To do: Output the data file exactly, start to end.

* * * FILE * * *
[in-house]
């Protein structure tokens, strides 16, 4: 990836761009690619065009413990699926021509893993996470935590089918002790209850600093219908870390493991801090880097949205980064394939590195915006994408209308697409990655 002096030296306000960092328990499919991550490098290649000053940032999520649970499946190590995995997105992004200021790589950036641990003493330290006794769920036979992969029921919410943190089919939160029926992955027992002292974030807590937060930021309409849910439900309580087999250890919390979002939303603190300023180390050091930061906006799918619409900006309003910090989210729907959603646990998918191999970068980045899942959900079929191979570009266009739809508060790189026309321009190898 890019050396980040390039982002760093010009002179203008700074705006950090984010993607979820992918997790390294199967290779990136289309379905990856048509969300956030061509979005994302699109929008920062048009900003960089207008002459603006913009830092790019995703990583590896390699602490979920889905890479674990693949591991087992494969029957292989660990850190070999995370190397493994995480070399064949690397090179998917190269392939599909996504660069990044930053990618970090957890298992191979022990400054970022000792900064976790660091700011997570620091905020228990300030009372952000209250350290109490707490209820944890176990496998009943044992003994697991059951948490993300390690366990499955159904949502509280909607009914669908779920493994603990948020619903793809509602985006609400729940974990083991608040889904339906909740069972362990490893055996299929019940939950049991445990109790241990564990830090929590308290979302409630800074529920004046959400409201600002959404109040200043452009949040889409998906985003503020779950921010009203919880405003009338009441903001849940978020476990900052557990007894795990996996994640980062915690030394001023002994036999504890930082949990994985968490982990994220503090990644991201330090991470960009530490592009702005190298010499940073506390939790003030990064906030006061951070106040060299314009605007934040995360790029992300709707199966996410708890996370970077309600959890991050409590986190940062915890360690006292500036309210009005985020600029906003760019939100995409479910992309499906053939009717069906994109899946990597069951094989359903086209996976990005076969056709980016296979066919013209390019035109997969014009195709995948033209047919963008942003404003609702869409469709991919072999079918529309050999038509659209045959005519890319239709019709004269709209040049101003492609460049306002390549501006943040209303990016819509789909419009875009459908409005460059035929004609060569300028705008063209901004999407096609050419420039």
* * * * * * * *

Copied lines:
[in-house]
């Protein structure tokens, strides 16, 4: 990836761009690619065009413990699926021509893993996470935590089918002790209850600093219908870390493991801090880097949205980064394939590195915006994408209308697409990655 002096030296306000960092328990499919991550490098290649000053940032999520649970499946190590995995997105992004200021790589950036641990003493330290006794769920036979992969029921919410943190089919939160029926992955027992002292974030807590937060930021309409849910439900309580087999250890919390979002939303603190300023180390050091930061906006799918619409900006309003910090989210729907959603646990998918191999970068980045899942959900079929191979570009266009739809508060790189026309321009190898 890019050396980040390039982002760093010009002179203008700074705006950090984010993607979820992918997790390294199967290779990136289309379905990856048509969300956030061509979005994302699109929008920062048009900003960089207008002459603006913009830092790019995703990583590896390699602490979920889905890479674990693949591991087992494969029957292989660990850190070999995370190397493994995480070399064949690397090179998917190269392939599909996504660069990044930053990618970090957890298992191979022990400054970022000792900064976790660091700011997570620091905020228990300030009372952000209250350290109490707490209820944890176990496998009943044992003994697991059951948490993300390690366990499955159904949502509280909607009914669908779920493994603990948020619903793809509602985006609400729940974990083991608040889904339906909740069972362990490893055996299929019940939950049991445990109790241990564990830090929590308290979302409630800074529920004046959400409201600002959404109040200043452009949040889409998906985003503020779950921010009203919880405003009338009441903001849940978020476990900052557990007894795990996996994640980062915690030394001023002994036999504890930082949990994985968490982990994220503090990644991201330090991470960009530490592009702005190298010499940073506390939790003030990064906030006061951070106040060299314009605007934040995360790029992300709707199966996410708890996370970077309600959890991050409590986190940062915890360690006292500036309210009005985020600029906003760019939100995409479910992309499906053939009717069906994109899946990597069951094989359903086209996976990005076969056709980016296979066919013209390019035109997969014009195709995948033209047919963008942003404003609702869409469709991919072999079918529309050999038509659209045959005519890319239709019709004269709209040049101003492609460049306002390549501006943040209303990016819509789909419009875009459908409005460059035929004609060569300028705008063209901004999407096609050419420039």